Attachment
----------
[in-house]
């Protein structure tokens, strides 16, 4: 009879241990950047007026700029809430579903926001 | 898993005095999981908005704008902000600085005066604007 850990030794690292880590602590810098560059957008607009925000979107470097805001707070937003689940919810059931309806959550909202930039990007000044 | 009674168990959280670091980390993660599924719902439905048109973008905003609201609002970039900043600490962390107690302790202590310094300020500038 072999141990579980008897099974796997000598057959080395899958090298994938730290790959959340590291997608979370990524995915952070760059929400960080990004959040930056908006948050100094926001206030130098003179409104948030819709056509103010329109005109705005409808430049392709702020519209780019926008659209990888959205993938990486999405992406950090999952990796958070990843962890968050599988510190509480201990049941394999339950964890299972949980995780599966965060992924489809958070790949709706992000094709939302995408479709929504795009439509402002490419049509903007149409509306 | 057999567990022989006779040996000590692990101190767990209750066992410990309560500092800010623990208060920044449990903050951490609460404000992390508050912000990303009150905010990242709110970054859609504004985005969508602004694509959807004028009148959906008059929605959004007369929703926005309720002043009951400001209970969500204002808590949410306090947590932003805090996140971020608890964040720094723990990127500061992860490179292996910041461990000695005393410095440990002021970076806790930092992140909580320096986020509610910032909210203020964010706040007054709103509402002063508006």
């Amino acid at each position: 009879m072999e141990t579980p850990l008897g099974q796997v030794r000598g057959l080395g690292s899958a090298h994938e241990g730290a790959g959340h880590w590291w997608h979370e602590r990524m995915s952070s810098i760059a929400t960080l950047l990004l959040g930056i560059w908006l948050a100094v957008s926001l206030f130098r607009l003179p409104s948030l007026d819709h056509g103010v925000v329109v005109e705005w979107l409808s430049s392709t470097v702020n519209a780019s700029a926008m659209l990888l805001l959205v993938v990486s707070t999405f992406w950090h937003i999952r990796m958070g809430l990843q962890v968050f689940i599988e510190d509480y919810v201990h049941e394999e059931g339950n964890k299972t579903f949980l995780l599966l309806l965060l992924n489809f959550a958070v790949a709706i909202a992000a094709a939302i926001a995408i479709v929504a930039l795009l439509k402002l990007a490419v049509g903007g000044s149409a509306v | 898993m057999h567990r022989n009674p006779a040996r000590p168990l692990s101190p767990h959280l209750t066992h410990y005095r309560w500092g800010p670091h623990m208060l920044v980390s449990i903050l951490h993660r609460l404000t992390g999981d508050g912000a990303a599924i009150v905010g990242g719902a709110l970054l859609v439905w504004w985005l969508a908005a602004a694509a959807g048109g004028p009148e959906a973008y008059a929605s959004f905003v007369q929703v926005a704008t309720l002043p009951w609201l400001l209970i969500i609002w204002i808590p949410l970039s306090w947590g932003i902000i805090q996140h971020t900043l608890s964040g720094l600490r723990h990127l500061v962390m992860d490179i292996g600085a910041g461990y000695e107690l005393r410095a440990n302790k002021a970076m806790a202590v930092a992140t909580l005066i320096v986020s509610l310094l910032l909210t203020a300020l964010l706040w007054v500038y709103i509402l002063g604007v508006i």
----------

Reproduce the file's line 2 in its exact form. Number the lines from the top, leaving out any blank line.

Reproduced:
């Protein structure tokens, strides 16, 4: 009879241990950047007026700029809430579903926001 | 898993005095999981908005704008902000600085005066604007 850990030794690292880590602590810098560059957008607009925000979107470097805001707070937003689940919810059931309806959550909202930039990007000044 | 009674168990959280670091980390993660599924719902439905048109973008905003609201609002970039900043600490962390107690302790202590310094300020500038 072999141990579980008897099974796997000598057959080395899958090298994938730290790959959340590291997608979370990524995915952070760059929400960080990004959040930056908006948050100094926001206030130098003179409104948030819709056509103010329109005109705005409808430049392709702020519209780019926008659209990888959205993938990486999405992406950090999952990796958070990843962890968050599988510190509480201990049941394999339950964890299972949980995780599966965060992924489809958070790949709706992000094709939302995408479709929504795009439509402002490419049509903007149409509306 | 057999567990022989006779040996000590692990101190767990209750066992410990309560500092800010623990208060920044449990903050951490609460404000992390508050912000990303009150905010990242709110970054859609504004985005969508602004694509959807004028009148959906008059929605959004007369929703926005309720002043009951400001209970969500204002808590949410306090947590932003805090996140971020608890964040720094723990990127500061992860490179292996910041461990000695005393410095440990002021970076806790930092992140909580320096986020509610910032909210203020964010706040007054709103509402002063508006």